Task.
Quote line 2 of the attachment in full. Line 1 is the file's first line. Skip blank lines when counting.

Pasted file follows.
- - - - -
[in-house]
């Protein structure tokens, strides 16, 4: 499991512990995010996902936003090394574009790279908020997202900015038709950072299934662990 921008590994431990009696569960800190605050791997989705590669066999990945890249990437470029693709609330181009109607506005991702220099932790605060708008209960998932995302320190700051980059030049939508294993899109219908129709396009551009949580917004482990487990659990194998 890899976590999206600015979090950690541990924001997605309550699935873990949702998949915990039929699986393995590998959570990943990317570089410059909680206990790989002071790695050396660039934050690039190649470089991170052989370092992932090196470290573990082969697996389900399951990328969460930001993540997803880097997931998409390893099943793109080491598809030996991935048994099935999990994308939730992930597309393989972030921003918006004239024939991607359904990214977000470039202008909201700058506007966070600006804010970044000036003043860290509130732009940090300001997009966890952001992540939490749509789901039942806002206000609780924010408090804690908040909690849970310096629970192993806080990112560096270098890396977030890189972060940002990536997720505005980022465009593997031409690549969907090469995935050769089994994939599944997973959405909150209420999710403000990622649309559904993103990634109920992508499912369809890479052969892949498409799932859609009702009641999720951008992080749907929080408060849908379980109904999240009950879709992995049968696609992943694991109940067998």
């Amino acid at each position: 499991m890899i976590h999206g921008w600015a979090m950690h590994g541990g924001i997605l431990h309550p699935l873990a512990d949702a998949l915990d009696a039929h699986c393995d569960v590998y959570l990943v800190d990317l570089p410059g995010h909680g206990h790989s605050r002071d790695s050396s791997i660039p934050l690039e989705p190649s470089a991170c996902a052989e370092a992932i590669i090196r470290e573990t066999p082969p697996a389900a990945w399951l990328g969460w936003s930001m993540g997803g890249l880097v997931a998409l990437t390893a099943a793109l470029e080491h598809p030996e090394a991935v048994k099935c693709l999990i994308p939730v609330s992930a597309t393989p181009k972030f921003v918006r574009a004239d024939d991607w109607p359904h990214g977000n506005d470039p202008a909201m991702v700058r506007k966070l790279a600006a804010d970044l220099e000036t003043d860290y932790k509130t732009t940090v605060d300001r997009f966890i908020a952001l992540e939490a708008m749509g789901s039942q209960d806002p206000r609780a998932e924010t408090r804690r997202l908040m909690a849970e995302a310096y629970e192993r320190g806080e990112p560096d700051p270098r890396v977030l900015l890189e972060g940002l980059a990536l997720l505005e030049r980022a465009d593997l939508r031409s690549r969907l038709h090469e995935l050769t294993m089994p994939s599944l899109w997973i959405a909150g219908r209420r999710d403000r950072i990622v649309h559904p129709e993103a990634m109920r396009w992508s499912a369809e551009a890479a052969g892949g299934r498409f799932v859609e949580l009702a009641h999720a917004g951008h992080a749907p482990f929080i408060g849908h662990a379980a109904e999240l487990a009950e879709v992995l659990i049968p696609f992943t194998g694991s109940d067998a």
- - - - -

């Protein structure tokens, strides 16, 4: 499991512990995010996902936003090394574009790279908020997202900015038709950072299934662990 921008590994431990009696569960800190605050791997989705590669066999990945890249990437470029693709609330181009109607506005991702220099932790605060708008209960998932995302320190700051980059030049939508294993899109219908129709396009551009949580917004482990487990659990194998 890899976590999206600015979090950690541990924001997605309550699935873990949702998949915990039929699986393995590998959570990943990317570089410059909680206990790989002071790695050396660039934050690039190649470089991170052989370092992932090196470290573990082969697996389900399951990328969460930001993540997803880097997931998409390893099943793109080491598809030996991935048994099935999990994308939730992930597309393989972030921003918006004239024939991607359904990214977000470039202008909201700058506007966070600006804010970044000036003043860290509130732009940090300001997009966890952001992540939490749509789901039942806002206000609780924010408090804690908040909690849970310096629970192993806080990112560096270098890396977030890189972060940002990536997720505005980022465009593997031409690549969907090469995935050769089994994939599944997973959405909150209420999710403000990622649309559904993103990634109920992508499912369809890479052969892949498409799932859609009702009641999720951008992080749907929080408060849908379980109904999240009950879709992995049968696609992943694991109940067998």